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Pursuing a Paycheck with a Purpose

By Dan King and Mark Guterman

Love your work imageThere is an “emptiness” that pervades many careers and workplaces today — a thirst for meaning, a yearning for a worklife that is more than just a financial equation. As career coaches, we witness firsthand the unhappiness of people who, in order to acquire funds to live, sacrifice their values and beliefs, hoping that somehow they will achieve success and happiness along the way. Their stories have one thing in common: “something is missing.”

At the same time, many leaders and managers, whether in Fortune 500 companies or small businesses, are striving to create a progressive culture, to develop and retain top talent, but often without the insight to do so in a way that satisfies the innermost needs of their employees. Amidst reengineering, globalization and 24/7 technologies, employees often feel “imprisoned,” making their work seem like a “life sentence.”

In the six years since the events of 9/11, many people have refocused their priorities and taken actions to change their work and life – by working or traveling less, trading income for more free time, essentially looking for greater purpose and meaning in their careers.

And more recently, in the aftermath of Hurricane Katrina, the images of the disaster on the gulf coast prompted many people to ask, “What can I do?” In times like these, we often feel powerless to help. Sure we can donate money, but for many people it’s not enough. They experience a call to action.

The desire to contribute to something worthwhile spans all ages and spectrums of the workforce. It frequently remains unspoken, but it is there – in the frustration, in the anger, and sometimes tears. Even when the silence is broken, it is not always articulated in simple, straightforward ways, but rather in vague, conceptual terms like “contribution,” “purpose,” and “legacy.” But one thing is clear: the pursuit of a higher purpose is embedded within the career aspirations of growing numbers of people today.

People with a sense of “mission” often find their way into non-profit organizations. Although the salary you make at a non-profit is unlikely to ever be as high as what you might earn in a similar role in the private sector, you can still make a good living. And these organizations often accomplish extraordinary things that literally change lives. You can be a part of that.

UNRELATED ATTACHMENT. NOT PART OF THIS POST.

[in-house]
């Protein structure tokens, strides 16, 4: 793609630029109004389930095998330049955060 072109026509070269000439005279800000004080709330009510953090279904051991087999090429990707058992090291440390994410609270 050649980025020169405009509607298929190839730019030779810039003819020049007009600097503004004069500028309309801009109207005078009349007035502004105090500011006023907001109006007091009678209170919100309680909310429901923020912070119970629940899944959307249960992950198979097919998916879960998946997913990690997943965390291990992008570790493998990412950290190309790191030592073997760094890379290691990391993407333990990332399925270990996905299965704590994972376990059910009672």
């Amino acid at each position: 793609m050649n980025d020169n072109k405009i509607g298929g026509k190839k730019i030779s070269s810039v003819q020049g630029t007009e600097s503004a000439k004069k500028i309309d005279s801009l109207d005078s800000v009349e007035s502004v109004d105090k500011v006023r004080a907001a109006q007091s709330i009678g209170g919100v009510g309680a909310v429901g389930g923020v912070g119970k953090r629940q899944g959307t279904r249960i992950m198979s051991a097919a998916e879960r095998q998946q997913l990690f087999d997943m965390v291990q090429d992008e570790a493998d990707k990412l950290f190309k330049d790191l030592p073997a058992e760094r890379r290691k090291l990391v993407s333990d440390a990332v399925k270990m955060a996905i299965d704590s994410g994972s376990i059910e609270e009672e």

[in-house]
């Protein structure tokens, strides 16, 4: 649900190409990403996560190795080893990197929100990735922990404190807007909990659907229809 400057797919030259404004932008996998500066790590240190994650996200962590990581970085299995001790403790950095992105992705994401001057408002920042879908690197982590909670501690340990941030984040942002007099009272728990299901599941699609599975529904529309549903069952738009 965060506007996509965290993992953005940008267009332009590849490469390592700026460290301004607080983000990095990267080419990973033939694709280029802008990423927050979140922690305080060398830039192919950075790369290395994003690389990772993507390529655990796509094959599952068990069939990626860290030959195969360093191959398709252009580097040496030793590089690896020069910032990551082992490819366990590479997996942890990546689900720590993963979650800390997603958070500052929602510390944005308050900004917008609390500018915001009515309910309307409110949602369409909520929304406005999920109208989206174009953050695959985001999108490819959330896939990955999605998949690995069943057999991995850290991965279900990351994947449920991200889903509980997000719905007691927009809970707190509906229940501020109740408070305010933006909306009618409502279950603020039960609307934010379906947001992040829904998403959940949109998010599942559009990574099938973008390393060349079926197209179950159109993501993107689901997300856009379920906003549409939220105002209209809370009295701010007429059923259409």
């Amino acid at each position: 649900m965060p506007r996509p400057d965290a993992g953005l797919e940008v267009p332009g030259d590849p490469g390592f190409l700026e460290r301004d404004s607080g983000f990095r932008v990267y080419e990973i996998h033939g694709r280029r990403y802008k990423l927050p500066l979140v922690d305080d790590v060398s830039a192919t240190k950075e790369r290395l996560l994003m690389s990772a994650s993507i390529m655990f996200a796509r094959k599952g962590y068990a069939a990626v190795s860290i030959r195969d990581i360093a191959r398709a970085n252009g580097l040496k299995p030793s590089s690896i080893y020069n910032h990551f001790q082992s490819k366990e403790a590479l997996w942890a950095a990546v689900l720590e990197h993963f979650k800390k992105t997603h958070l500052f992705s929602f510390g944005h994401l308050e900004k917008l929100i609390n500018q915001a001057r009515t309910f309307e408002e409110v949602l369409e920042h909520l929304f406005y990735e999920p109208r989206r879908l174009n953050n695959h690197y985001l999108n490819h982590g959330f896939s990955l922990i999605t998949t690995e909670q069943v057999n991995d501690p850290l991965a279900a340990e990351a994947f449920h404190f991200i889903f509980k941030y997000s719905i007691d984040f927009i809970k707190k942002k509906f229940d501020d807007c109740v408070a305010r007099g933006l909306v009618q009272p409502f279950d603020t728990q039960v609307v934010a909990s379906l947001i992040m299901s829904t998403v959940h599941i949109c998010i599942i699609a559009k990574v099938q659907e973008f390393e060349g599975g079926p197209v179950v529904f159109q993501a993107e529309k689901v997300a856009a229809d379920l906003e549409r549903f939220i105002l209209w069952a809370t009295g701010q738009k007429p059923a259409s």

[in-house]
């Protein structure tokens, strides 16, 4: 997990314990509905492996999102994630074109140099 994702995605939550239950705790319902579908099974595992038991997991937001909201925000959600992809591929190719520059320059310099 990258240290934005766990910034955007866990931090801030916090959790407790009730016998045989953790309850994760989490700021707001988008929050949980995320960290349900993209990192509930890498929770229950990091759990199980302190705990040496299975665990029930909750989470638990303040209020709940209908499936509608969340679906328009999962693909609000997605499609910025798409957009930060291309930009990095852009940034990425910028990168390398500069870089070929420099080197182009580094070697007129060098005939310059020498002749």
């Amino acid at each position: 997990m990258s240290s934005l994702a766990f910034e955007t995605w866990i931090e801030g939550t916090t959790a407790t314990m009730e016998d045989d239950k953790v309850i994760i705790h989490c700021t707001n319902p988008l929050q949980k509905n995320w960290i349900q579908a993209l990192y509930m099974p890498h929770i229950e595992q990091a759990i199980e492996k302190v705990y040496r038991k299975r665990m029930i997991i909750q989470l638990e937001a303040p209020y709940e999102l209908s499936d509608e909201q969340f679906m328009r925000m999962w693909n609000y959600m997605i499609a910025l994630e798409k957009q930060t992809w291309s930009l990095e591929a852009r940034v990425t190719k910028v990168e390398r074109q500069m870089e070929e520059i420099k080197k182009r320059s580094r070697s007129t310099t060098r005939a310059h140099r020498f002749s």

However, to characterize non-profits in this manner is an oversimplification. The range of organizations represented — from social service, political, international, environmental, arts, museums, professional associations to research foundations – means that the work is not only about ministering service to the needy or solving all the world’s major problems. Such perceptions about working for a non-profit are naïve – and don’t always match with reality.

If you think that non-profit organizations always need people so badly they’ll take anybody, think again. Despite the common notion that non-profit jobs are easy to get, many non-profits work within a tight budget. With such limited time and resources, they need to take special care to hire the right person. You may be the only one who knows how to do your particular job function – and there may be no one to take you under their wing to groom you for future positions. You’ll need to seek out mentors in other ways, through professional associations and groups.

Likewise, the sentiment that the culture of a non-profit, by definition, will be friendly, supportive and accepting may be a misnomer. Fulfilling work and a camaraderie among coworkers can result from a non-profit career, but work is still work. Personality quirks and office politics can still find their way into noble endeavors.

Meaningful work, however, is not solely the domain of non-profits — many private sector jobs can satisfy the core values you want to achieve through your work. A careful alignment of your purpose, interests and values with the right organization can ensure a very meaningful career path. Every job requires trade-offs — and money may not be the most important consideration. I see people who make 200K+ who hate their jobs – and I see people making 40K who love their jobs. What makes the difference? Finding something you’re passionate about – something that aligns with professional life with your personal interests and values. Can you really put a price on that?

To learn more about the types of opportunities found in the non-profit sector, take a look at www.idealist.org, a site providing non-profit and volunteer information on more than 29,000 organizations in 153 countries – or www.non-profitjobscoop.org, a collaboration of non-profit management centers from across the United States.

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